Fast-paced futsal match between St. Dominic, St. Louis Roadies fosters community connections and awareness of homelessness

It started as a class on developing leadership skills, but it turned out to be God's hand working to bring people together through the game of soccer while raising awareness of homelessness.

Junior Tony Petruso had signed up for Leadership, a semester-long elective course for juniors and seniors at St. Dominic High School in O'Fallon. On the first day of class, students received the assignment to design a service project that would take the entire semester to plan and execute. Focus on something you're passionate about, teacher Nancy Holden-Nims told the class.

So Petruso took his passion for soccer and organized a game between the St. Dominic boys' soccer team and the St. Louis Roadies. He planned for donations to go to Peter and Paul Community Services, an ecumenical agency that provides housing and supportive services to people who are homeless, including those with mental illness or HIV/AIDS.

It was to be an event in which he envisioned connecting homeless people with the St. Dominic community in more than one way. "I was really hoping to help, but also wanted us to do something together," he said.

A midfielder and forward with the St. Dominic boys' soccer team and member of the St. Louis Scott Gallagher Soccer Club, Petruso learned about the Roadies through some of his dad's friends, including Roadies' head coach Joe Campanella.

The teams met May 11 for some fast-paced futsal at St. Dominic's gymnasium. Petruso wanted the game to be played similar to street soccer, which the Roadies play. The five-on-five competition is typically played on a hard court, called a pitch, with walls to prevent the ball from leaving the field of play.

There was plenty of advance planning and publicity to manage for the event. Petruso secured several sponsors, including World Wide Technology, Smoothie King, Soccer Master and St. Louis Scott Gallagher, all of which donated toward equipment and team jerseys, and t-shirts and concessions to sell to spectators.

St. Dominic ended the night in victory, with an 11-8 win over the Roadies. But to hear them talk afterward, members of both teams certainly felt the pressure coming into the game.

As soon as he walked into St. Dominic's gym, Roadies goalie Cliff Byrd noticed the multiple soccer championship banners on display. "That was a little intimidating," nodded Byrd, who played with the U.S. National Team in the Homeless World Cup last year in Norway.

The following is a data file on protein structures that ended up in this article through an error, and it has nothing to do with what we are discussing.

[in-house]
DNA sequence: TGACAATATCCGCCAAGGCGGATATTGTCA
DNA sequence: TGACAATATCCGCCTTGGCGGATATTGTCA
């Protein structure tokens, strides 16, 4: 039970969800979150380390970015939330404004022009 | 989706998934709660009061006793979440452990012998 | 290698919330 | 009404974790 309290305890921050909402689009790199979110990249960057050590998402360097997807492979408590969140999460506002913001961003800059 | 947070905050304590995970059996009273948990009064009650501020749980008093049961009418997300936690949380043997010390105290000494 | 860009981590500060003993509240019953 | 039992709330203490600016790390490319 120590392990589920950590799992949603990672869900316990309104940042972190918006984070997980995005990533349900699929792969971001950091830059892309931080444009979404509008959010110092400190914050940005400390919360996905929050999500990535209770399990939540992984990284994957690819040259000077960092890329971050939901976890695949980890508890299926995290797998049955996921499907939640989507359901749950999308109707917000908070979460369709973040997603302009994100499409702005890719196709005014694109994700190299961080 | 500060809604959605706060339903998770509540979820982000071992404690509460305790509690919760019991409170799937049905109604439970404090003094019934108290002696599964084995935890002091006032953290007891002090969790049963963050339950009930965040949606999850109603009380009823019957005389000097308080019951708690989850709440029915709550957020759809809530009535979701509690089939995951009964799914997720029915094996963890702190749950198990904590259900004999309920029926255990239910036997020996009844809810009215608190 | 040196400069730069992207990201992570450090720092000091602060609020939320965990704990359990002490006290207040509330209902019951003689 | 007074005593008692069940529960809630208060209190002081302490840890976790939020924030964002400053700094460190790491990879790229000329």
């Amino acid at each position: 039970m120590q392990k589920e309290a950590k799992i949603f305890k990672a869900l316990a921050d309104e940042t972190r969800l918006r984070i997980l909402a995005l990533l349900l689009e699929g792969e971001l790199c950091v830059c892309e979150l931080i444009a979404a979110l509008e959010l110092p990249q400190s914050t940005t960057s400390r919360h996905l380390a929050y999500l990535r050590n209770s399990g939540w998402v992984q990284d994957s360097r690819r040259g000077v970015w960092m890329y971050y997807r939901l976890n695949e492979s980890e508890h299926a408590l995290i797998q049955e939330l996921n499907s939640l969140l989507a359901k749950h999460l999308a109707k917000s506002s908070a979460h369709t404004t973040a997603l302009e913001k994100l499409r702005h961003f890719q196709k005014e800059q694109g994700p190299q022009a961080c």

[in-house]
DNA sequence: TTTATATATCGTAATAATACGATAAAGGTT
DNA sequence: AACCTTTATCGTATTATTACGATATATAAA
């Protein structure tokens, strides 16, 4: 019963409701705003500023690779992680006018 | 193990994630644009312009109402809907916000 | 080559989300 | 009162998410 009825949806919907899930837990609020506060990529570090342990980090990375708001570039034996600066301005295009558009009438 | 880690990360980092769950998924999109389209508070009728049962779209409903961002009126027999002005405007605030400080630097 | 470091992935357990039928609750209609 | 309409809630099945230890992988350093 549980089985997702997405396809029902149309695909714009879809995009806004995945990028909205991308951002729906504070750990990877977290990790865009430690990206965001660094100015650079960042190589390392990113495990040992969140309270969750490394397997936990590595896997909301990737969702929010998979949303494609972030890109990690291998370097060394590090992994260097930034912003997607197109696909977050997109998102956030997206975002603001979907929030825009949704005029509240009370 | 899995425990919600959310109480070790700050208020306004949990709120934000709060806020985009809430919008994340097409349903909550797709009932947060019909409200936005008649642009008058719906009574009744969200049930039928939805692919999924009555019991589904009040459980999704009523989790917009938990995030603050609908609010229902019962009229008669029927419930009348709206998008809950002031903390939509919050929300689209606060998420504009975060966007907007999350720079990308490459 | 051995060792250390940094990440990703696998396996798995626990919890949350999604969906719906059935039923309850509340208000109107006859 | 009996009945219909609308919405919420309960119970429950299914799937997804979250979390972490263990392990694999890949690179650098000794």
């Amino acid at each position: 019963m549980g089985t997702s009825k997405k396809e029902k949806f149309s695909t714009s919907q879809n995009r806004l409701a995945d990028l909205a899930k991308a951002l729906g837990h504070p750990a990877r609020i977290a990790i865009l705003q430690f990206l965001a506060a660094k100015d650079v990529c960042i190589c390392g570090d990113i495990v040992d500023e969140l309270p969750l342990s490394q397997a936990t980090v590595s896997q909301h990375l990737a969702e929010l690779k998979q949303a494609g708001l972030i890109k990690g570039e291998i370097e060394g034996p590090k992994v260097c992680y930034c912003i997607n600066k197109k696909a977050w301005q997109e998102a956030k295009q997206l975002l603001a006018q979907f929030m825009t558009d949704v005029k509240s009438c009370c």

St. Dominic players were equally impressed with the talent of their opponents, including Nelson Mustafa, a refugee from Sudan. He came out of the gate scoring a goal in the first five seconds of the game. Mustafa is one of several African refugees on the team who have fled their home countries in search of political asylum.

"They caught me by surprise — I was shell-shocked the first two goals," said St. Dominic goalie Mason Clynes.

As part of his class project, Petruso also developed a presentation to educate people about homelessness. He talked to several classes at his former grade school, St. Joseph in Cottleville, about the face of homelessness in St. Louis, and gave an overview of the Roadies and Peter and Paul Community Services.

The project also incorporated St. Dominic's four pillars of prayer, study, community and service. "We try to incorporate that into everything we do here," Petruso said. "Prayer is a big part of my life, and everything I have comes from God. We prayed for this event to go well, and for those who are homeless." 

>> St. Louis Roadies

The St. Louis Roadies street soccer club was formed 11 years ago by people who are homeless, formerly homeless or newly arrived as refugees. The club is sponsored by Peter and Paul Community Services. The club is a vehicle to help players remain sober, find housing and jobs, pay debt, access health care, reconnect with family and create meaningful relationships with other players.

Practices are generally held on Friday evenings from 6:30-8:30 p.m. at Peter and Paul Community Services' main offices at Garfield Commons, 2612 Wyoming St. in the Benton Park West neighborhood of south St. Louis. Open practices for the public to join take place the last Friday of the month. To check the schedule, email Joe Campanella at

The Roadies have joined with Soccer Master to sell supporter scarves to benefit the team. All Soccer Master locations have scarves available for a suggested donation of $25. All proceeds will be used to sponsor a player to compete locally, nationally or even internationally. Donations are tax deductible. For more information on the St. Louis Roadies, visit

For Soccer Master locations, visit 

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